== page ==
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Published: Saturday, 6/15/2002

Hagan falls behind Taft in quest for campaign cash

BY JAMES DREW
BLADE COLUMBUS BUREAU CHIEF

COLUMBUS - Since jumping into the governor's race in October, Democrat Tim Hagan has been battling more than Republican incumbent Bob Taft.

He's been fighting the perception that if he can't raise enough money to get his message on TV ads this fall, he has little hope of winning.

Yesterday, the mountain became steeper for Mr. Hagan's campaign.

Reports filed show that Mr. Hagan raised $154,748 from April 18 to June 7 - and has a balance of $198,152.

Mr. Taft disclosed that his campaign raised $2 million in the same period - and has a balance of $7.7 million.

“People don't give money to people unless they believe they are a winner,” said Catherine Turcer, campaign reform director of Ohio Citizen Action, a statewide consumer and environmental group. “Tim Hagan is such an underdog - $7.7 million is going to roll right over him. And when there isn't a true race, everybody loses because we need a debate over the condition of this state.”

At this time four years ago - when the governor's seat was open because Republican George Voinovich couldn't run for re-election - Mr. Taft's campaign had a balance of $6.1 million.

Democrat Lee Fisher's campaign had a balance of $3.5 million - a gap far narrower than the one Mr. Hagan, a former Cuyahoga County commissioner, has to close.

But Mr. Hagan yesterday said he remains confident he'll collect the money that his campaign needs.

“I find myself in the position in the next five months to try to raise a couple of million dollars to be at least viable. I'll never match [Mr. Taft] dollar for dollar. He gets all the money he wants to defend the indefensible,” Mr. Hagan said.

He said his wife, actress Kate Mulgrew, is hosting a fund-raiser today in Los Angeles. Sen. Joseph Lieberman, the Connecticut Democrat who may run for President in 2006, is set to hold a fund-raiser June 24 in Columbus, and former talk-show host Rosie O'Donnell has scheduled a July 25 fund-raiser for Mr. Hagan's campaign in New York City.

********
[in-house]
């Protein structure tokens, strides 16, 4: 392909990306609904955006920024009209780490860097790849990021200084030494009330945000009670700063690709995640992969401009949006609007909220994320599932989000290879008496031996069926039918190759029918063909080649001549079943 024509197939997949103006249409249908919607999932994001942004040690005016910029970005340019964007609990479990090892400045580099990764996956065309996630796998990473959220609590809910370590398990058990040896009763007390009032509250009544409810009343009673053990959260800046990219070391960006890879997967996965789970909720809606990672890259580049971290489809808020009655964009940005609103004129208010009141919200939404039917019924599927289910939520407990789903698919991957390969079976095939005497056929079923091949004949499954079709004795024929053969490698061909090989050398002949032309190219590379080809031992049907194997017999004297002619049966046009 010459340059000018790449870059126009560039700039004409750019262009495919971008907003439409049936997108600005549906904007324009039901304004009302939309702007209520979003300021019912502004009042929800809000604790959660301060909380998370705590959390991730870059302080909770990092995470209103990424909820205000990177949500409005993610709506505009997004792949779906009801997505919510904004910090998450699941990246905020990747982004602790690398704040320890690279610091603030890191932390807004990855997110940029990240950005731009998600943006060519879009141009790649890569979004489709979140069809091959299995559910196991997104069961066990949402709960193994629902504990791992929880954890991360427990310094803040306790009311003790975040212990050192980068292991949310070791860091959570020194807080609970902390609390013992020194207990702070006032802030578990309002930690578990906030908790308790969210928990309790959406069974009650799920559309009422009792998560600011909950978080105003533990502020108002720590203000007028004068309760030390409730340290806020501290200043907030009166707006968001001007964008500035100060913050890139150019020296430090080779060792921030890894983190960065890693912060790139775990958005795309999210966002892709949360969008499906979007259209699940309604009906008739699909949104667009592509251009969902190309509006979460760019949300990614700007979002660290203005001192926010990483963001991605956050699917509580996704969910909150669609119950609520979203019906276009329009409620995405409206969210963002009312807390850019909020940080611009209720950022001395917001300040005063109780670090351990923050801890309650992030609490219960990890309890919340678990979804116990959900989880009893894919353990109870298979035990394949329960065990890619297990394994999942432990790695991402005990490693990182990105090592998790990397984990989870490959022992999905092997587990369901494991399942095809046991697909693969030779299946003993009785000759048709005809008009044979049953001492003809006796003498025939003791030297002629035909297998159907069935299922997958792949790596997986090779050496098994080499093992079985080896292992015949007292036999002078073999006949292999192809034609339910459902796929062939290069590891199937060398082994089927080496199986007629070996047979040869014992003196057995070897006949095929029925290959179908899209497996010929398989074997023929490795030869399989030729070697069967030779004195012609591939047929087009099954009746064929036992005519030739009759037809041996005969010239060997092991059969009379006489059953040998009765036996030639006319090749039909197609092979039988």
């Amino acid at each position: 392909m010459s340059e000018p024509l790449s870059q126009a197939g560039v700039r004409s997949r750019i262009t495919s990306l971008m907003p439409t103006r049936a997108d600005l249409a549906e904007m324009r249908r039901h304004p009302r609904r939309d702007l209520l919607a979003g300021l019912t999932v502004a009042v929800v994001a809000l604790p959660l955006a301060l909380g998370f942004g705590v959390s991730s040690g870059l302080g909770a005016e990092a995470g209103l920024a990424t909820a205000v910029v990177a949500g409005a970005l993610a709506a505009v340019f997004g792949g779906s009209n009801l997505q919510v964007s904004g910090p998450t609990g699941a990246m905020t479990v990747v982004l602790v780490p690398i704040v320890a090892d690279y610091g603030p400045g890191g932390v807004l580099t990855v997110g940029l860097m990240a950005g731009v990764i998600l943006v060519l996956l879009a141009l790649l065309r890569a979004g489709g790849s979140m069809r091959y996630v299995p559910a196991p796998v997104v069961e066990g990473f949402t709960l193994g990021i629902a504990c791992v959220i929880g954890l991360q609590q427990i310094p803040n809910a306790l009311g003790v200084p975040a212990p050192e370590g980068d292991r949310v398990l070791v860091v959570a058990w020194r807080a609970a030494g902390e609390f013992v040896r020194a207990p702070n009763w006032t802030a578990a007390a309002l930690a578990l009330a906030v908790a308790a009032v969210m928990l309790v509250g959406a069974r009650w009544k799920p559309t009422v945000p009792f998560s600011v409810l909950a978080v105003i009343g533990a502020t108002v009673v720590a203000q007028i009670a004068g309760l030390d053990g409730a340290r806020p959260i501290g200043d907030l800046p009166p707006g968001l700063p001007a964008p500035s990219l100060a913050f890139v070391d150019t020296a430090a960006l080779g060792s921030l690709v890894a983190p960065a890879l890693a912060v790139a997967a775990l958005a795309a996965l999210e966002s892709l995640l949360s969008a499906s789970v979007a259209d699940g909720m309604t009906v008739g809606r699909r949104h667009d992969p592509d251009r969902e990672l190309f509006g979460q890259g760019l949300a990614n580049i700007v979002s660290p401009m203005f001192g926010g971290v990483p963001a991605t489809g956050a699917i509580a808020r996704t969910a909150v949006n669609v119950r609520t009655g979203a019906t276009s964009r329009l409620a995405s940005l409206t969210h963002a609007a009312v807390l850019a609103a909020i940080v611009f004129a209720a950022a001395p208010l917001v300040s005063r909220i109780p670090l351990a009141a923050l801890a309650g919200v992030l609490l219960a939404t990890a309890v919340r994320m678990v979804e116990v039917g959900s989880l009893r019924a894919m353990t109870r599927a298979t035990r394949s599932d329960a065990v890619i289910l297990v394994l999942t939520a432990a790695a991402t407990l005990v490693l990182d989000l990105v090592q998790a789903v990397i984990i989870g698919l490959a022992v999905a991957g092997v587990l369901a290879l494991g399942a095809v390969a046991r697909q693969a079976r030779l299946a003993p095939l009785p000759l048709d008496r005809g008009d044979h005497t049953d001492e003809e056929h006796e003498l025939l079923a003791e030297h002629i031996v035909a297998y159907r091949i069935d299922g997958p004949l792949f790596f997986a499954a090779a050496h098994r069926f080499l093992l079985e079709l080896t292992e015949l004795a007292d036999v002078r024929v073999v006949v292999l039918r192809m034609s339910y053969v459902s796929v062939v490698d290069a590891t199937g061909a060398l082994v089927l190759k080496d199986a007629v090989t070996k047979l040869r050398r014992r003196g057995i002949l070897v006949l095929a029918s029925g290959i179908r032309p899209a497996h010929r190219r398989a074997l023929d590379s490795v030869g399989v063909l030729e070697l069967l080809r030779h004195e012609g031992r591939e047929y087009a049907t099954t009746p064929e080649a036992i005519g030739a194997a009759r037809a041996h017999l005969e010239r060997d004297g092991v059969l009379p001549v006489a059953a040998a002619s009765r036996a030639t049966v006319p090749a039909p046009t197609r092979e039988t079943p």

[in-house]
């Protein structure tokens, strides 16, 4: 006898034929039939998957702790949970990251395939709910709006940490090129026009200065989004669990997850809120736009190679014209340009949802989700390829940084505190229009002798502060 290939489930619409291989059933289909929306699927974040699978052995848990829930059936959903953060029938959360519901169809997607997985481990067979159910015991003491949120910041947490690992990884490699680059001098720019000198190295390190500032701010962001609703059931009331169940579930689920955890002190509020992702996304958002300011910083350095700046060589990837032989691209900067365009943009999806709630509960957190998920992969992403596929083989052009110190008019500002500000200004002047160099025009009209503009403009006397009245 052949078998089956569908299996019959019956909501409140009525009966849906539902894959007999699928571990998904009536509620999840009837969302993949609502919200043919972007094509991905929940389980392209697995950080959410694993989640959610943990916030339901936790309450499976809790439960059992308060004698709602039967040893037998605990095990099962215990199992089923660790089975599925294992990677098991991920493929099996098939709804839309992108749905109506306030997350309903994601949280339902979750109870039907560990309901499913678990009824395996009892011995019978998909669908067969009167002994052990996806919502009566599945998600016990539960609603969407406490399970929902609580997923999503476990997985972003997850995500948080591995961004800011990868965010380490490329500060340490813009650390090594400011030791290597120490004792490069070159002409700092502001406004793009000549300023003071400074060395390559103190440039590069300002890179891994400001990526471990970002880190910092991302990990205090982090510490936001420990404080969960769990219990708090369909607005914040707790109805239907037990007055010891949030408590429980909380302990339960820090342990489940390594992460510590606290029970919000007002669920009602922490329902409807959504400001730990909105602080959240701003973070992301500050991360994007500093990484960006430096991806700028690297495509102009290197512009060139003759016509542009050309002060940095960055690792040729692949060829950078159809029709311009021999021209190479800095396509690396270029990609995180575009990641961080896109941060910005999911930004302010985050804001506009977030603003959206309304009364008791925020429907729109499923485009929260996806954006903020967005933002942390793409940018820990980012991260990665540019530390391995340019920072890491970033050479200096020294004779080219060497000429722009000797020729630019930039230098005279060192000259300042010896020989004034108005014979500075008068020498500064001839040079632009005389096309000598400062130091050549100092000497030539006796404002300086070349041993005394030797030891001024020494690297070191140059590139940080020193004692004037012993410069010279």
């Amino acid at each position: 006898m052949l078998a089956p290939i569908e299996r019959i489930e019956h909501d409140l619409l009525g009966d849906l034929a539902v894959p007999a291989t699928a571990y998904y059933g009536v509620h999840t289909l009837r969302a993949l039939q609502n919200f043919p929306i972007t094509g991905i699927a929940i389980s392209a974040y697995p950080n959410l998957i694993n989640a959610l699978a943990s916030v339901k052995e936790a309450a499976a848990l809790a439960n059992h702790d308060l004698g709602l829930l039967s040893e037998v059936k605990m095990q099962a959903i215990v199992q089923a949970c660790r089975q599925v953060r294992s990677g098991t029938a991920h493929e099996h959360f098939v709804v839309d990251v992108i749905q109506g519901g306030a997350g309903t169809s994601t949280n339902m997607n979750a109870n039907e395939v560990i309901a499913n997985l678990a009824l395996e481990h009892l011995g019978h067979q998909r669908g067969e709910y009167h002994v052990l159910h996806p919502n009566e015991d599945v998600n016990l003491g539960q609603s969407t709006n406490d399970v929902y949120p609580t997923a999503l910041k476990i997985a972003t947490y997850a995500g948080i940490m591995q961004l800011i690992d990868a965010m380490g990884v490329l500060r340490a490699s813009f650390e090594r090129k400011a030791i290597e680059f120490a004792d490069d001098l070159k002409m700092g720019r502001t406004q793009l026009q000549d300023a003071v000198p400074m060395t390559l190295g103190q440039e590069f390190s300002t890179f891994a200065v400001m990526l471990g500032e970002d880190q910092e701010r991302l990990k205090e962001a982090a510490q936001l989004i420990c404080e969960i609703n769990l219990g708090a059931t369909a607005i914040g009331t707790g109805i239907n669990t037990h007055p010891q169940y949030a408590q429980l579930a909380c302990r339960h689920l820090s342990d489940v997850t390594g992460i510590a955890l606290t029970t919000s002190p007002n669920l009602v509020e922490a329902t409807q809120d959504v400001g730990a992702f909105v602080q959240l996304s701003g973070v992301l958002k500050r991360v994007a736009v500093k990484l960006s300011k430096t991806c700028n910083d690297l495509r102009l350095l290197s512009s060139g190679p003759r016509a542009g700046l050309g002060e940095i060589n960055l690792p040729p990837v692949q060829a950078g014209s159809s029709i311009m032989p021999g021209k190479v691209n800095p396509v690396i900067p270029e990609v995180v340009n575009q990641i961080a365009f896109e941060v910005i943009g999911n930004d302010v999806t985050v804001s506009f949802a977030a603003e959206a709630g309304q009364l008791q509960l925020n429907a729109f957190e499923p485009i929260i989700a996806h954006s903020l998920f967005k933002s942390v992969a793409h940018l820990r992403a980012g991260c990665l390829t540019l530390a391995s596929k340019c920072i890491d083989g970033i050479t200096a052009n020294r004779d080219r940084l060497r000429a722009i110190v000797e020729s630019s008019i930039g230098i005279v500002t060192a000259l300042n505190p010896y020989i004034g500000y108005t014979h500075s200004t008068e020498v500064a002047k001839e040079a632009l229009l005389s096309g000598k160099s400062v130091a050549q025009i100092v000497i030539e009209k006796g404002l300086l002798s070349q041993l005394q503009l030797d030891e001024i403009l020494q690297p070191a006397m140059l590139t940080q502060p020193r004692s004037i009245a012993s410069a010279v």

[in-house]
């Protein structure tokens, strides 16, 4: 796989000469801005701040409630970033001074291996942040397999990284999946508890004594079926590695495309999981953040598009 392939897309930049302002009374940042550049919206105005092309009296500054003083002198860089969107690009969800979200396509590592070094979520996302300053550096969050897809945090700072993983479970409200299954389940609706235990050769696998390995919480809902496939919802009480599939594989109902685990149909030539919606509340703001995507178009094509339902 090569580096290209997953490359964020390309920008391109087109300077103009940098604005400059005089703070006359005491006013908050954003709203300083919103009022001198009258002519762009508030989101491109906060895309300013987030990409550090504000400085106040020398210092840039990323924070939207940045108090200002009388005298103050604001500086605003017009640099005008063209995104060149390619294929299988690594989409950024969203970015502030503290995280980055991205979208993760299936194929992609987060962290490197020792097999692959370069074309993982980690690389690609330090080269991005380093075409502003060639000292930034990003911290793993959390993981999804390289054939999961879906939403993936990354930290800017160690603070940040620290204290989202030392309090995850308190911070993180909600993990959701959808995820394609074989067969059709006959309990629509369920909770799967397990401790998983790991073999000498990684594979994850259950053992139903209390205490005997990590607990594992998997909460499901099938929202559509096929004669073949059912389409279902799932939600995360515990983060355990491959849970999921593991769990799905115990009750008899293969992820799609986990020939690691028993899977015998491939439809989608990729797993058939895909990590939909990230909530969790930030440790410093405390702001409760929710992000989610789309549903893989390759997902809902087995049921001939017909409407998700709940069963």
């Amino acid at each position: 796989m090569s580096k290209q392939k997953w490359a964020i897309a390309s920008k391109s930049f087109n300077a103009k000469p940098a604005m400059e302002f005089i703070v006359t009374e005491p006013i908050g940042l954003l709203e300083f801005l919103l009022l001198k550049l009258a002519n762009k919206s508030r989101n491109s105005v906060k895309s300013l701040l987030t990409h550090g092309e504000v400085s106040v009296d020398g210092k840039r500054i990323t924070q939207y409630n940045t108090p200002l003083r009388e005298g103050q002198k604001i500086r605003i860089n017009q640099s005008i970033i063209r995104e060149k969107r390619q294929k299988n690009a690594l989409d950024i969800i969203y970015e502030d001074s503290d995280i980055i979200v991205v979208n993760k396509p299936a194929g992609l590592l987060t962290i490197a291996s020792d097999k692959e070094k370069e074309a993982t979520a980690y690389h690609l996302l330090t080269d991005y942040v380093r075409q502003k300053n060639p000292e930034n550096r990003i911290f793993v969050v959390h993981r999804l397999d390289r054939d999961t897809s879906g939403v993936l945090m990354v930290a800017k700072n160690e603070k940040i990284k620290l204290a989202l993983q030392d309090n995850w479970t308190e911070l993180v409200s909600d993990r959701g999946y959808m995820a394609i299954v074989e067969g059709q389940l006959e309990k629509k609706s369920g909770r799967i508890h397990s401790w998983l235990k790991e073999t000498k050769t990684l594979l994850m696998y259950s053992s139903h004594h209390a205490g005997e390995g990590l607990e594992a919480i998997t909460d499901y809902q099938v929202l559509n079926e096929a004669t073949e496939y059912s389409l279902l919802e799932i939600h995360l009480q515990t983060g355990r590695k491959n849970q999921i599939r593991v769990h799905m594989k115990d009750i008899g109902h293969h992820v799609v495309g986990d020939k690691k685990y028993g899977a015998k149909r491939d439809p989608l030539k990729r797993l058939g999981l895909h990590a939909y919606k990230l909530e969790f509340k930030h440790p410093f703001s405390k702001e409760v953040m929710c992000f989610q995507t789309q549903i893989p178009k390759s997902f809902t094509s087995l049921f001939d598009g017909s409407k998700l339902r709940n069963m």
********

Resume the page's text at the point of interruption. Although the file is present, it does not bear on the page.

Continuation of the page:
And on Aug. 24 in Cleveland, Ms. Mulgrew, who played Captain Kathyrn Janeway on the television series Star Trek Voyager, is hosting a fund-raiser that will feature the entire Voyager cast and an appearance by William Shatner, star of the original Star Trek series. Ms. Mulgrew also will be auctioning off her Voyager costume “including the boots.”

In a recent campaign visit to Cincinnati, Mr. Hagan gave a “riproaring speech” that attacked Mr. Taft's record on education and state finances and highlighted the governor's “lack of leadership,” said Tim Burke, chairman of the Hamilton County Democratic Party.

But to get that message out this fall, Mr. Hagan must raise more campaign dollars, he said.

“He has to do what the good fund-raisers do; get on the phone and start calling folks, getting to Democrats who are in a position to write the decent-size checks and doing the grassroots fund-raising with people who can give $25 to $50,” Mr. Burke said. “I remember watching Lee Fisher. He would operate two cell phones in the car between events. There was someone driving and he was raising the money.”

The Taft campaign issued a statement saying the $7.7 million balance “shows that Governor Taft's supporters have faith in his ability to lead the state now, and through 2006.”

Of the $2.01 million Mr. Taft raised from April 18 to June 7, about $1.85 million was raised in a May 10 fund-raiser hosted by President Bush in Columbus.

Mr. Bush posed for 75 photographs with donors who raised at least $25,000 each.

Among the co-chairs for that event was Tom Noe, a Toledo-area businessman and a member of the Ohio Board of Regents. “Everybody knows that Bob Taft is a good governor and everybody knows that he's the right person to be betting on,” Mr. Noe said. “[Mr. Hagan's] not the best candidate that the Democrats could have fielded.”



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